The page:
Posted April 09, 2014 by

Creating a cold networking email for an internship or job


Since you can only make a limited number of connections from your family or friend circle, you must learn how to create and send an effective networking email. The easiest way to find a professional is through your alumni directory or on LinkedIn.

Your first step is to generate a list of about 100 people

This is how you’ll build your initial network. Keep track of these people on an Excel spreadsheet. I typically create a simple color code: Not responded, responded, responded & very helpful.

Email menu on monitor screen

Email menu on monitor screen. Photo courtesy of Shutterstock.

Once you have your list of 100 people I would search on google for the company’s email format. Wall Street Oasis actually has a database of company email formats for 1000’s of finance companies which makes it super easy.


For example, for Goldman Sachs, the format is The strategy is to find the full names of 100 people and just plug them into the company format. Some companies unfortunately include the middle initial like JP Morgan. For such companies, you sometimes just have to let it go or try to cold call since finding the middle initial is typically not worth your time. (hint: that also means those employees are contacted much less than their counterparts so there might be a higher response rate.)

I strongly suggest creating a separate Gmail account for your networking emails since you will be sending a ton of mails. You don’t want this account to get any spam or random emails that dilute the inbox (which leads to higher chances of you missing the networking email). This will effectively make it so that every email you get on this account will be important.

The networking email format

I suggest drafting up a format and then having a family member or close friend proof read it. Keep fine tuning the format as you will be sending this out to 100’s of people. I will use UNC as an example.

Possible subject lines

  • Tar Heel Reaching Out
  • UNC Undergrad Interested in Your Experience
  • UNC Undergrad Interested in Oil & Gas IB

Make your email subject catchy, but easily understood and genuine, to generate a higher response rate. Of the above formats, the first and third have gotten me the highest response rates.

Sample networking email body

Hi/Hello Firstname, (Dear Mr(s). Lastname if senior person)

My name is XXX and I worked/studied at XXX in the (past/present) include department/major. I noticed (something in common) and thought I should reach out. I’m very interested in (person’s field) and wanted to hear more about your experiences at Company XX (optional: and past companies YYY..etc). (Optional: include a full line here about something non work related, can tie in with something in common)

I know you are busy and understand if you cannot make the time, but I would really appreciate it if we could speak over the phone (in person if you’re close by). Thank you for your time in advance.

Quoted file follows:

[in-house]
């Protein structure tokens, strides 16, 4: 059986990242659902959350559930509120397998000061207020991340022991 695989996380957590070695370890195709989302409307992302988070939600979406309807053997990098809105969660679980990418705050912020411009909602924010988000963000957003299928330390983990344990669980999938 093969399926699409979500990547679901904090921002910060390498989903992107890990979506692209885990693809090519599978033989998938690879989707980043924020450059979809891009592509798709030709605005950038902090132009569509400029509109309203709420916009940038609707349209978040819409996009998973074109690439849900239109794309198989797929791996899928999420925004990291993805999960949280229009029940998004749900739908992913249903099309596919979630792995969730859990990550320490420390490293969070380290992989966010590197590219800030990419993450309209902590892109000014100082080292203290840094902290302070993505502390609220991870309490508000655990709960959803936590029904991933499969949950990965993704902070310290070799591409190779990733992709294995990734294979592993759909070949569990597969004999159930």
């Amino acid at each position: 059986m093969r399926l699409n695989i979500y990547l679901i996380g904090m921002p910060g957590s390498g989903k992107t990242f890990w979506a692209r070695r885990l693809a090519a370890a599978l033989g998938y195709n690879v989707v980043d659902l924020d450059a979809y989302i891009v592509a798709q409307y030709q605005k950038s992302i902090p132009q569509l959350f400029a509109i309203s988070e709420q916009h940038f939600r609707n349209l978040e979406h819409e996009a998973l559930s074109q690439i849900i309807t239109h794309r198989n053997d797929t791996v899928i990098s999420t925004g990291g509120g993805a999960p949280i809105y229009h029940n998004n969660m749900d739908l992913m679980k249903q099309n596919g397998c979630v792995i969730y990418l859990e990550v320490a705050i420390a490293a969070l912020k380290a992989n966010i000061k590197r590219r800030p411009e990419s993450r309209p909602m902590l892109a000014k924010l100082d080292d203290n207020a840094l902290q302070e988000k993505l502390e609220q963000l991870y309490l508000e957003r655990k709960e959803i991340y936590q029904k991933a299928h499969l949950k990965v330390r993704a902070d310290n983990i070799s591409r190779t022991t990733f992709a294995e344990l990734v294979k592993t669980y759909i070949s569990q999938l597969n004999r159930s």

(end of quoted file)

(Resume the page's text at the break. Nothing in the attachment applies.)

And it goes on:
Sincerely/Best/Kind Regards/Regards,

Full Name


Final tips: proofread, attach a resume and follow up

Organize and plan by checking your work and following up to emailAlways recheck your email before you send it. More often than not, you’ll find something you want to change, or a typo you need to fix. Create a word document with the template and then you can just copy and paste the email into Gmail’s pop-up emails. Be careful not to paste the name of the recipient or company, however. That is a big red flag because it shows you are not careful to tailor your networking email, nor are you detailed-oriented.

If you generate a good rapport with someone, ask them on the call if there is any way you could improve your networking email. I’ve got some pretty good advice sometimes.

Attach your resume. A lot of professionals like to screen by resume even for a networking call so it helps if you have a strong one.

TIP: You wouldn’t want to apply for a job with an imperfect resume, so take advantage of College Recruiter’s resume critique. Our resume writing experts analyze and write more resumes than any other service in the world. Would it make sense to send us your draft?

Always follow up. If someone hasn’t responded in 7 days, feel free to reply to the email you sent. This will generate the “RE:” in the subject line which will make the recipient think they responded to you earlier, creating a higher chance of them responding. Also most of these professionals are super busy so it’s not considered annoying if you send follow ups every 1-2 weeks until you get them on the phone.

Rinse and Repeat this process for all of your contacts. I would stop at around 3-4 follow ups, and maybe try again in 6 months, keeping the same email chain. Also plan to hit 200+ contacts, don’t stop until then.

-The author is a college junior in the USA and recently accepted a summer internship role at a major investment bank in New York City.  He is currently a contributing blogger for

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